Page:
The term “glyph” comes from the Greek word “carving”. Glyphs are elements, symbols, or pictograms included in the set of symbols spread among many users (for example, readers or writers, etc.). In typography, it is a graphic representation of an item of the written language within a certain system of writing or typeface. So, it can be a grapheme, or part of a grapheme, or a combination of graphemes that form a composed glyph.
In today’s digital design, the word “glyph” evolved its meaning but not too far: now it defines a graphic symbol with the appearance or form of a character. It can be an alphabetic or numeric font as well as a symbol picturing an encoded character. In the perspective of icons, glyphs are primarily described as a typographic symbol different from a letter or number. A popular example is the “@” symbol replacing the preposition “at”.
Glyph icons have simplified and universal shapes and images that makes them recognizable and flexible, especially in responsive design. They add much to the navigation in modern mobile and web user interfaces.
SVG icons (Scalable Vector Graphics) are responsive images built on XML-based 2D vector images. They are created and integrated according to an open standard developed by the World Wide Web Consortium (W3C) since 1999 and supported by all major browsers. SVG icons are getting more and more popular because now websites are used on a diversity of platforms and devices. So, they have to be responsive to provide a positive user experience.
Another perspective of classification is grounded on the research by the famous expert in usability Jackob Nielsen and covered in his article for Nielsen Norman Group. This approach to typology divides icons into three key types according to the metaphor they hide.
Resemblance icons are the symbols directly showing a physical object the visual item represents: for instance, the envelope for mail, the magnifier glass for search, the shopping cart for a page or screen collecting items to buy, etc.
Reference icons are the symbols depicting an object based on analogy. For example, a picture of a clamp represents a file-compression utility (as it squeezes) goes to this group.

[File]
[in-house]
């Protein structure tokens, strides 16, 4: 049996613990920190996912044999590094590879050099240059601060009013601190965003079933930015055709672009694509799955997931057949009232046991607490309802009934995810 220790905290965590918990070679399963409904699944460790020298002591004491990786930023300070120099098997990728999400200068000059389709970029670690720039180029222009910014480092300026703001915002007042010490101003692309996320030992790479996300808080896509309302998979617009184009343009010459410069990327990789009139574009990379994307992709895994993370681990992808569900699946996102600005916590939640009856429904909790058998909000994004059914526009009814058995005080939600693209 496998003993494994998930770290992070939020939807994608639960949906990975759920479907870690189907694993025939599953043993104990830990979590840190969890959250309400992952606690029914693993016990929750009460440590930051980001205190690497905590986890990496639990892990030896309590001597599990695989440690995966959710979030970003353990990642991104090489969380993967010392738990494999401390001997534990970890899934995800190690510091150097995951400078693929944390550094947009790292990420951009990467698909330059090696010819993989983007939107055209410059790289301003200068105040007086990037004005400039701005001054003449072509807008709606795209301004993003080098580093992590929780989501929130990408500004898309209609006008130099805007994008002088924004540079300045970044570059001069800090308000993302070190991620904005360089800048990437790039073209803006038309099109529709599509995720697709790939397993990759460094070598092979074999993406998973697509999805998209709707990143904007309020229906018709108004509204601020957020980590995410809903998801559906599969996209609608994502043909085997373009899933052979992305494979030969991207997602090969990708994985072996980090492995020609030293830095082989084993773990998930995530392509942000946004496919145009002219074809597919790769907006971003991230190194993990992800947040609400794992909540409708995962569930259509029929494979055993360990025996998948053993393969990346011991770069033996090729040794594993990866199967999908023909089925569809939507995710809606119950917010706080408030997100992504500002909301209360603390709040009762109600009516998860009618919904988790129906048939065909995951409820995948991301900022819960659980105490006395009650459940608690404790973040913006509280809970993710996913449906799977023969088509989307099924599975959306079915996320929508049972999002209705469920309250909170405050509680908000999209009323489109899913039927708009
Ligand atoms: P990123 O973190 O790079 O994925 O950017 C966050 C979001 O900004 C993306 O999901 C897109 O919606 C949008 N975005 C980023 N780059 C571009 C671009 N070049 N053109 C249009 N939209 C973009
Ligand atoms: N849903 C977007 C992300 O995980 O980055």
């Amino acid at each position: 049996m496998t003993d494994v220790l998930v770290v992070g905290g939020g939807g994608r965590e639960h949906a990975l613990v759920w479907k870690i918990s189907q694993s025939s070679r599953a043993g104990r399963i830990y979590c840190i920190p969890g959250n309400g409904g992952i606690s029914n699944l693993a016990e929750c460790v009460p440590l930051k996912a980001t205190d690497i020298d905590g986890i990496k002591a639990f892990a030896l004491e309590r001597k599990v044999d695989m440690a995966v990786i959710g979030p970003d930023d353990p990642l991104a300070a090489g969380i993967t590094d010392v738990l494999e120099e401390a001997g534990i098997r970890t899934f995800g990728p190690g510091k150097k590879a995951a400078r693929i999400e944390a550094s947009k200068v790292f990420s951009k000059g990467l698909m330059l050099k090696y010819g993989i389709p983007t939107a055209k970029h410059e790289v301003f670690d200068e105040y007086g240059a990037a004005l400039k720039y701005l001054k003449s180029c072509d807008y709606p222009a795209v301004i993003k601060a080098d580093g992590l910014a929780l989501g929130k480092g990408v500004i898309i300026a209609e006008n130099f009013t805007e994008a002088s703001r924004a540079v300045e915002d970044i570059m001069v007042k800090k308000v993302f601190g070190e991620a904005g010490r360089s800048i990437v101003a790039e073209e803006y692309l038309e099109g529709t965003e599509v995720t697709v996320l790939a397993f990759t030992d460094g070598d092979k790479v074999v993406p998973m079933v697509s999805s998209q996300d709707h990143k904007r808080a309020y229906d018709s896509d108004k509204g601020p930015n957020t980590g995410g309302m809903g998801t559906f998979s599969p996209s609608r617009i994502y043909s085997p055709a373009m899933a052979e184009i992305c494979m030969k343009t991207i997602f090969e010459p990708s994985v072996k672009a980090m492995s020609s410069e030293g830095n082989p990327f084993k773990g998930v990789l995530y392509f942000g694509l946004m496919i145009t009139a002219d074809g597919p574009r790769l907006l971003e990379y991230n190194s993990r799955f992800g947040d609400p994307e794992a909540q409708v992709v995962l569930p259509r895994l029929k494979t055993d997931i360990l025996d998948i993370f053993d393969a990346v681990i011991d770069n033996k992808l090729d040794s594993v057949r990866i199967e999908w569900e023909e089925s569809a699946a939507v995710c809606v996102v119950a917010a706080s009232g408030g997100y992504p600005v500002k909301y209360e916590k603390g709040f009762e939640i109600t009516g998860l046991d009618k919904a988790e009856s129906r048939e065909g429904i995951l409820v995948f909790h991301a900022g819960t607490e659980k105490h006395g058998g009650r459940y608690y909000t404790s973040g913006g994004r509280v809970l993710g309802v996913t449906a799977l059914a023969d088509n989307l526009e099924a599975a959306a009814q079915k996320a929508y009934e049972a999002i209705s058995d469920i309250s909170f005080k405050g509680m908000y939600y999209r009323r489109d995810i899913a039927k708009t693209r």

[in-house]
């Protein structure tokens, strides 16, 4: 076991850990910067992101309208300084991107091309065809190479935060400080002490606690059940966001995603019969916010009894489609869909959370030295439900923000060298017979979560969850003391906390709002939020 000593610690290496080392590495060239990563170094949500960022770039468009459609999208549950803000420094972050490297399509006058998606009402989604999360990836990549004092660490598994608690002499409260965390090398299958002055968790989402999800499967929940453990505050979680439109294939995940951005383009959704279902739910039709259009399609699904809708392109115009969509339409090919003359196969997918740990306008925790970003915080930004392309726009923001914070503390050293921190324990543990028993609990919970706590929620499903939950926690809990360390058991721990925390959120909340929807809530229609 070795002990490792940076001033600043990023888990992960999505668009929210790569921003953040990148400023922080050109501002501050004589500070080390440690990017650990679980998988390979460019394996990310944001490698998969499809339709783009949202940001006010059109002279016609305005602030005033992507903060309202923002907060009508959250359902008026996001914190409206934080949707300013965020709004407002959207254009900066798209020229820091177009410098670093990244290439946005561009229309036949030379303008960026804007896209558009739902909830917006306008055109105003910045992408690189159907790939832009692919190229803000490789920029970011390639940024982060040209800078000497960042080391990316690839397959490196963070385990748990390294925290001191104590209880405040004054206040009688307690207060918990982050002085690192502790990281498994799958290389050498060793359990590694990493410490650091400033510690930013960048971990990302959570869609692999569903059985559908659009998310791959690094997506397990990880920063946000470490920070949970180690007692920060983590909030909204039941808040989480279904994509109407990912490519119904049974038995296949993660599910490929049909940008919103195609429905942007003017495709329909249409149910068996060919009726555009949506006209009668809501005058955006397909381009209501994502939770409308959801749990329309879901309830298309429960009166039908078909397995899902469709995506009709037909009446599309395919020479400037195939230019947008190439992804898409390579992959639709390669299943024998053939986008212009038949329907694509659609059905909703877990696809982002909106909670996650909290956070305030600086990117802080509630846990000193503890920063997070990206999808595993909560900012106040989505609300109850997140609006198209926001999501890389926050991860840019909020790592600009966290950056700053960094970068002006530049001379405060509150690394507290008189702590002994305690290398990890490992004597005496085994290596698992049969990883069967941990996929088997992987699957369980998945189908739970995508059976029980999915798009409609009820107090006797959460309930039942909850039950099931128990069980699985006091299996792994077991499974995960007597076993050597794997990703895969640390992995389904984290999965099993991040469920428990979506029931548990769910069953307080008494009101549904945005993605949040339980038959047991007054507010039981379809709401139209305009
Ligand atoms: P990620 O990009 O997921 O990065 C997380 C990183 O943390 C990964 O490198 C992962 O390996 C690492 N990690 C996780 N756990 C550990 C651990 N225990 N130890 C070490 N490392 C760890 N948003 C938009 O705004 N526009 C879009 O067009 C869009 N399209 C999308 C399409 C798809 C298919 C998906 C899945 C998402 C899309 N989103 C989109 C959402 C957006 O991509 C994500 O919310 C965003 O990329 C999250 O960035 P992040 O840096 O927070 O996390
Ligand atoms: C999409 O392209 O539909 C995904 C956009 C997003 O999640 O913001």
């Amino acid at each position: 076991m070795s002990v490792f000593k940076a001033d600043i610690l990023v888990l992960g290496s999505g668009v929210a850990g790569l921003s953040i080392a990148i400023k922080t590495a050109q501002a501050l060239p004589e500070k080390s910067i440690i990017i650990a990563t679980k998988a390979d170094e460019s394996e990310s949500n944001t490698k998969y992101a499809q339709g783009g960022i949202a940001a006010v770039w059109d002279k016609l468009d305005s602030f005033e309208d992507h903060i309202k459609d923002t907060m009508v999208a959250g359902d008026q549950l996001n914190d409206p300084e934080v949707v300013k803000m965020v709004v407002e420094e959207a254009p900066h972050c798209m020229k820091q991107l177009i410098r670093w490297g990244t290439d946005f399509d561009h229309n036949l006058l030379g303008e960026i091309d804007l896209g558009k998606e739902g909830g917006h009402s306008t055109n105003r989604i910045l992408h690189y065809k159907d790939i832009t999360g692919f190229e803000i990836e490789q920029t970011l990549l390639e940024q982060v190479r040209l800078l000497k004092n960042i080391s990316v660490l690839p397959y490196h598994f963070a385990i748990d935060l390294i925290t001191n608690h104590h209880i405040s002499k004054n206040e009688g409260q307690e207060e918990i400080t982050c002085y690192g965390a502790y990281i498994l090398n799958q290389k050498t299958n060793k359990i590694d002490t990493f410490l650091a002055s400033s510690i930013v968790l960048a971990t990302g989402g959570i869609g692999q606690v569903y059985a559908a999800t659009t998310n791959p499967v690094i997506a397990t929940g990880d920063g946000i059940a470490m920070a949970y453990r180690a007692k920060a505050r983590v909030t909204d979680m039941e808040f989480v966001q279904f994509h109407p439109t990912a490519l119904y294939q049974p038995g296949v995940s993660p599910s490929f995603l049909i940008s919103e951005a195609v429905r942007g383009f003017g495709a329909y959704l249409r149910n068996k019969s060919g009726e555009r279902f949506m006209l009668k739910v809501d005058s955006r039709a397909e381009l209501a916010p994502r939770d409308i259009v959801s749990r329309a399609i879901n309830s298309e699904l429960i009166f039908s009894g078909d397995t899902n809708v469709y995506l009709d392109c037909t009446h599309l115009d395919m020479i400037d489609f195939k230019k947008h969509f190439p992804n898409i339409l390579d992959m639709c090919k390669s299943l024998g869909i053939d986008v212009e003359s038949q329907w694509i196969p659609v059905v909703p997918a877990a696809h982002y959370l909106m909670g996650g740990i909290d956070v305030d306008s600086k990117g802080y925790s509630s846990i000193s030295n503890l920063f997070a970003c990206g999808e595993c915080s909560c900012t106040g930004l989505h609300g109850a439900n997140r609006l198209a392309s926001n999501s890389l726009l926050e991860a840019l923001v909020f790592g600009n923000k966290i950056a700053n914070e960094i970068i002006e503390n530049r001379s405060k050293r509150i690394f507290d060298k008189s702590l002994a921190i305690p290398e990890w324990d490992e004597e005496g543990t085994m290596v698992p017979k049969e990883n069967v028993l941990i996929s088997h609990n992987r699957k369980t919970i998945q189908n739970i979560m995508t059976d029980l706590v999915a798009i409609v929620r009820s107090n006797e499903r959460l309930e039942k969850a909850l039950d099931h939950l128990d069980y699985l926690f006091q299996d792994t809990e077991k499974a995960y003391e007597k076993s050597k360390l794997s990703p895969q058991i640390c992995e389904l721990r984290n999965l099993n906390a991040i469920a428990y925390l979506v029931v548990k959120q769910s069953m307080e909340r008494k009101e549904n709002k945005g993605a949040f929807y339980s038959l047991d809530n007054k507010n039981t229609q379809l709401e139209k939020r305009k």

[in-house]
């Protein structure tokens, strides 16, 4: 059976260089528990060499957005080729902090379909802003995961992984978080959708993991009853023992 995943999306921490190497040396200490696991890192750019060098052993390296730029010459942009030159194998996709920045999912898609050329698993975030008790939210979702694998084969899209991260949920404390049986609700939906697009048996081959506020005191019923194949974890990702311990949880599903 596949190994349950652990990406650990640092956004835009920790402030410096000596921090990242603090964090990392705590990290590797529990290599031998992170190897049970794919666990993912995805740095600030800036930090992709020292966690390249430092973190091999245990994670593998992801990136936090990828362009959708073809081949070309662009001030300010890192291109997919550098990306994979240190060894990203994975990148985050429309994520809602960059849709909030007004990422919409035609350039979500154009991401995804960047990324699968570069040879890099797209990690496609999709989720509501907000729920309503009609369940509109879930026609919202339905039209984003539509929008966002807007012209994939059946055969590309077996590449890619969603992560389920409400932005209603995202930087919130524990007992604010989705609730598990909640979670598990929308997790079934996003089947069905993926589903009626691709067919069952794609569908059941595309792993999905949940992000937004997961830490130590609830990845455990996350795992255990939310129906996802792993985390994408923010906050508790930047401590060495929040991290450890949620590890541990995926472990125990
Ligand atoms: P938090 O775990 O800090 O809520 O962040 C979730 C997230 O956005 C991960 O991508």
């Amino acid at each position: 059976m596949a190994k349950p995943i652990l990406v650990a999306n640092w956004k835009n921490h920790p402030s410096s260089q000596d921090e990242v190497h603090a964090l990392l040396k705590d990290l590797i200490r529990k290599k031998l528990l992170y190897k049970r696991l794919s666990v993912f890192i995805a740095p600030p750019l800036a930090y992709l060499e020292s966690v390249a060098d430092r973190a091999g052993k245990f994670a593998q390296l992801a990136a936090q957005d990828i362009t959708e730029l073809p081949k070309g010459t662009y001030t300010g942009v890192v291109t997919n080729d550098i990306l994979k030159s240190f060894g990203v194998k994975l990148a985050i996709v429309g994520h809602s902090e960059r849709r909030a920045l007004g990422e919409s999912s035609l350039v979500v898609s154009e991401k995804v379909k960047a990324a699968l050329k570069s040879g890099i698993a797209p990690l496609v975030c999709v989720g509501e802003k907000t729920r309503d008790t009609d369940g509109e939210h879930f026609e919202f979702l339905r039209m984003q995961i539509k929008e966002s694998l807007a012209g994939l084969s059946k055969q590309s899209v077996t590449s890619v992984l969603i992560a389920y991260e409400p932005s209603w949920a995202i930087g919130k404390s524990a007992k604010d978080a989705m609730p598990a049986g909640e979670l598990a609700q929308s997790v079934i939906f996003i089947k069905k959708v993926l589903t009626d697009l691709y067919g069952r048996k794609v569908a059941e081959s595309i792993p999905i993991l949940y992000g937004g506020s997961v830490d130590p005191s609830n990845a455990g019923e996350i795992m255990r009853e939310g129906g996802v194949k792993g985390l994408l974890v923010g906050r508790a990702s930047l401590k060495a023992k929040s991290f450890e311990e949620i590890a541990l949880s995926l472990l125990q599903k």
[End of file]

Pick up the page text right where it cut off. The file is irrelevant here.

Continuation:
Arbitrary icons are the symbols that currently do not set direct associations with the objects. They are recognized on the ground of conventions and habits. Here it’s time to remember a floppy disc representing “Save” function: although initially, it was a reference icon, for a new generation of users now it doesn’t work that way, they just know the meaning solidly stuck to this image for many years.
Features of effective icons
To sum up, let’s quickly review the checklist of characteristics for effective icons. They should be:
- clear (the meaning is clear to the target audience)
- meaningful (the informative value is transferred)
- recognizable (the visual symbol can be decoded correctly by users)
- simple (the visual isn’t overloaded with non-essential graphic elements to be quickly perceived)
- original and noticeable (it can be distinguished from other similar elements of the interface)
- scalable and flexible (it saves its legibility, unity, and integrity in a variety of sizes and resolutions)
- attractive (it sets harmonic visual appeal and satisfies aesthetic expectations)
- non-offensive – (it has no hidden meanings or misperceptions which could feel offensive or rude for any part of the target audience)
- consistent (the icon corresponds to the general stylistic concept of the layout it is applied for).
Based on the article: Small Item, Big Impact: Types of UI Icons.
Author: Marina Yalanska is content manager, design researcher, and writer for Tubik Studio
For those who want to continue reading on the theme, here is a set of articles for further exploration:
Icon Classification: Resemblance, Reference, and Arbitrary Icons
A Brief History of the Origin of the Computer Icon
Iconic Simplicity. The Vital Role of Icons.
Visual Perception: Icons VS Copy in UI
How to Combine Icons from Different Sets in Your UI